The three of them were deployed on that small patch of sandstone that overlooked a shallow expanse of pasture and cultivated fields. The sandstone outcrop overlooked a mostly cleared portion of the Horse Creek valley. A field of planted pines covered most of their left flank. A mix of oaks, older pines, tulip poplar, hickory trees, and other mature growth ran down the sloping ground of their right flank and into the watercourse of Horse Creek.
Before them the planted crop appeared to be soybeans. Dan thanked whoever, whichever, or whatever god he didn't believe in and was presumably overlooking things. Crawling through a crop of cotton was just simply worse than working his way through a soybean crop. Although, he was glad to have full coverage by his BDUs even if dealing with only soybean plants.
But, as he observed things he realized that he might be able to avoid crawling his way through the planted crops. For, there was a drainage ditch or old stream course that ran alongside the cultivated field. It divided the crop fields from the pasture that ran down to the thin line of woods that bordered Horse Creek.
He used his system optics to compare what he could observe against the downloaded satellite image data that he'd gotten prior to starting the mission. What he was able to see was very promising. The ditch or stream was generally concealed by a growth of weeds and even some saplings that had grown up along the banks of the watercourse. With the effects of global warming the weeds and saplings still retained a full green growth of foliage even into the first week of November. It was the very same week of the year during which the national election was reaching its climax. Dan momentarily considered that particular factoid and then discarded it. He had a task before him and the outcome of any national election wasn't something that he needed to have resting upon his shoulders, much less his mind.
Dan responded to the encrypted, burst radio communication.
"Yeah, go ahead".
"Director's on the line for you".
Dan either grinned or grimaced - he wasn't sure of which response was shown on the face of Don Nichols. Nobody else could see his face to evaluate which expression was displayed.
"Go ahead with the connection. We're at a waypoint in our approach. We can afford uh couple of minutes dicsussin' things with thems as who don't know nothin'."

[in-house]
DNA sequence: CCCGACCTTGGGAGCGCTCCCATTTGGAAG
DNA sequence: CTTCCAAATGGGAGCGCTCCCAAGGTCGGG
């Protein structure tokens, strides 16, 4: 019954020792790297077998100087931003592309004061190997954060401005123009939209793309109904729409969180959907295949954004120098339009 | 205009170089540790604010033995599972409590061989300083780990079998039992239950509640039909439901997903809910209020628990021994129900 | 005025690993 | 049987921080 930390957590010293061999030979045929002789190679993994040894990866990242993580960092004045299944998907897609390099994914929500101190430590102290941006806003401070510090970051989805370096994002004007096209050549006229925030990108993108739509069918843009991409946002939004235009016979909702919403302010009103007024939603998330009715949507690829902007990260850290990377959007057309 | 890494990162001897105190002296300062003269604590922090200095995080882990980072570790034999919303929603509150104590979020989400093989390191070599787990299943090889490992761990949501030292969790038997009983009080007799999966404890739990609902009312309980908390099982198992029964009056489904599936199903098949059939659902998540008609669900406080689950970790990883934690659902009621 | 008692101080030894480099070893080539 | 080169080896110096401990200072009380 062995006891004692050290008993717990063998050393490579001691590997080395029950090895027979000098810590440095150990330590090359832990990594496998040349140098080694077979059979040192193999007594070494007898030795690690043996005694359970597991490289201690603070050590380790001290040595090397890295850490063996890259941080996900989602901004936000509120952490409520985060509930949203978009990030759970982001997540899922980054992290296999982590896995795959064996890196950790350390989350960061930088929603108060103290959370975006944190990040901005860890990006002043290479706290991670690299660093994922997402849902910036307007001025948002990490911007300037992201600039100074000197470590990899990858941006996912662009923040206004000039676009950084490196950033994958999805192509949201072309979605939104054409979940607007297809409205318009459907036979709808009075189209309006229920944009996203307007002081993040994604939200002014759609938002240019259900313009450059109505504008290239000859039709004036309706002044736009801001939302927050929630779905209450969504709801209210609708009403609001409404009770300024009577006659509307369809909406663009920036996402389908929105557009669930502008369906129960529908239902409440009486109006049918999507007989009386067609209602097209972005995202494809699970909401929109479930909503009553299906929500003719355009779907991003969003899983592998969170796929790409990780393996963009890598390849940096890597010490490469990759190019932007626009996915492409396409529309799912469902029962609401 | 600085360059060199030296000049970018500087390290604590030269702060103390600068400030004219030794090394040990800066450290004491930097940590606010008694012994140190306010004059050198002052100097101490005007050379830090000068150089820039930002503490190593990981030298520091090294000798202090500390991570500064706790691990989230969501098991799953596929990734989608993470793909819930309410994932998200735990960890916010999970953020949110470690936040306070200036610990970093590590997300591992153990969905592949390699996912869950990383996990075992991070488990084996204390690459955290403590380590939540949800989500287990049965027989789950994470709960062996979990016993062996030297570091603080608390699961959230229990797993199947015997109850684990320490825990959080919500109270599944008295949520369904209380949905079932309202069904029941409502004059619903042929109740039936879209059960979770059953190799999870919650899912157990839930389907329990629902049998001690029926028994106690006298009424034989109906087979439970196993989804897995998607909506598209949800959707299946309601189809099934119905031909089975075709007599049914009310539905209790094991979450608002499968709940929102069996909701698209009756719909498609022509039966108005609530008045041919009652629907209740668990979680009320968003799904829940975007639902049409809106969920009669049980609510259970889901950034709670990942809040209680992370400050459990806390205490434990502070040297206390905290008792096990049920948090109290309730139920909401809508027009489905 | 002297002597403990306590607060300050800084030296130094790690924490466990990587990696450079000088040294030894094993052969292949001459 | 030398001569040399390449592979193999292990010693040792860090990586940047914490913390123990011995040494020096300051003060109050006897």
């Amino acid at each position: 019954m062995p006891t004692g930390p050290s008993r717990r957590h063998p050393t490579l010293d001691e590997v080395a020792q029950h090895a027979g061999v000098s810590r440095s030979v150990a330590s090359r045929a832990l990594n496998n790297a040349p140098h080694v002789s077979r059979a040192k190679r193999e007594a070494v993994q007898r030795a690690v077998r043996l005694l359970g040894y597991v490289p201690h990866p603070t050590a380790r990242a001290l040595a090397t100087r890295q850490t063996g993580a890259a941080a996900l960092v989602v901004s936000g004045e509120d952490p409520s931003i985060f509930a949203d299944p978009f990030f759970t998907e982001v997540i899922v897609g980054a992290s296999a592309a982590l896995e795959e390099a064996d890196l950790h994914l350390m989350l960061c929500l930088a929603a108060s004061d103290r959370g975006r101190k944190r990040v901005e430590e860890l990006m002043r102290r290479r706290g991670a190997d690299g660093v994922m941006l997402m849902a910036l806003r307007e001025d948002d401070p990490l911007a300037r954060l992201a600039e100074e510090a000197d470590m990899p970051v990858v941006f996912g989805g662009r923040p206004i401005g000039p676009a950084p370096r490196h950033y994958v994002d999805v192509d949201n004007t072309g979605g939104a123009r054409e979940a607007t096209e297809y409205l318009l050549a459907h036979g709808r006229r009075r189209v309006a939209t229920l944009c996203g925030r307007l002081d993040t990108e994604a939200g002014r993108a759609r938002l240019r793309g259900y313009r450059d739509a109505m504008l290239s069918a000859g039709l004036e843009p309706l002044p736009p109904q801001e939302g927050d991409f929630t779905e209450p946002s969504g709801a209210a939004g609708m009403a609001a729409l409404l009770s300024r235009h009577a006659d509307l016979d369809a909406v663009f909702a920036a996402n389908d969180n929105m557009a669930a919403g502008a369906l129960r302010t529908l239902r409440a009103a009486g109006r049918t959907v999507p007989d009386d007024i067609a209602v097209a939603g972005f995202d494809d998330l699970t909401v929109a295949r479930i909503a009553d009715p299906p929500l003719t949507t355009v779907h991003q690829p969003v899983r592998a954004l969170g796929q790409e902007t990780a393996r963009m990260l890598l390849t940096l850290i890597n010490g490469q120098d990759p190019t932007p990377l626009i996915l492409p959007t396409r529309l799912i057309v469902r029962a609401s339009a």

His onsite controller chuckled. "Right, Sneak. Here he is..."
"Sneak! I heard all of that! You gotta show more respect for those of us in positions of power and responsibility."
"Hey there, Darryl. You know what you can do with all of that power and responsibility that you've accumulated".
Darryl Hanks laughed across the connection between his D.C. telephone system and the field communications system in use by one of the Bureau's best counter-terrorism agents.
"Sneak, I just love to hear you say stuff like that. I know that I ain't gettin' no BS laid on me when it's you that's sayin' it like that!"
Dan kept his own chuckle to a barely perceptible output of breath. "Yeah, Darryl. In my position I do find it necessary to be blunt, at times. Failin' to do so could get me put into a world of hurt."
"Yeah, I understand that. Back to the present. Be blunt. Tell me what you're seein'."
"Jus' right now - Hell if I know, Darryl. All I've seen so far is the basic layout of this place. I'm lookin' at it right now an' all I see is a house, three trailers, and a big equipment shed. There are some smaller sheds and what I'm guessin' is a wellhouse. Anything could be goin' on here. Or, absolutely nothin' could be happenin'."
"OK, Sneak. I'll leave it to you to figure it out. Deal with whatever you find. I know that you're aware of your own responsibility in this kind of situation. And you've -ALWAYS- taken care of things when things did need to be taken care of. If it's nothing - then fine. If it's something real, then eliminate the threat. You know that the Secretary of Defense and I will cover for you no matter how bad and real it turns out to be. We're depending on you. I'll be happy to hear from you that it's all a big mistake and bad misunderstanding. Only, if it isn't a mistake and ain't a misunderstanding - then you do what's necessary. Do you understand me, Sneak?"
"I read you loud and clear, Darryl. Say hello to your brother for me, OK. Tell 'im to check his six on occasion. There's likely to be a few who's jealous of a jacked-up Special Operations grunt who's now sitting atop the DOD pyramid."
"Right, Sneak. I'll pass that along to him."
"Good thing, Darryl. I gotta go and slay the fire-breathin' dragons, jus' now. You two should come down and visit sometime when things ain't so interestin'."
"Right, Sneak. We'll plan on doin' that."
"Roger, Darryl. I'll speak with you after this shit is done with."
"Go slay the dragons, Sneak."
"You got it, Darryl"
"OK, bye for now."
"Roger, see yuh later, Darryl."
The communications link went dead and Colonel Dan Rhodrick refocused his attention upon the immediate threat presented by a seeming farm situated on a bit of low ground in a southeast Georgia creek drainage.
"Yeah, Mr. Nichols."
"Let's get your system assembled and set up to cover this situation. Whatever the Hell this situation might just happen to be..."
"You've got the watch while I help the Chief with his weapon. Don't stay quiet if anything seems to be happening. And I do mean anything. We don't know shit about what these people might be plannin'. So, if anything moves down there - tell me about it!"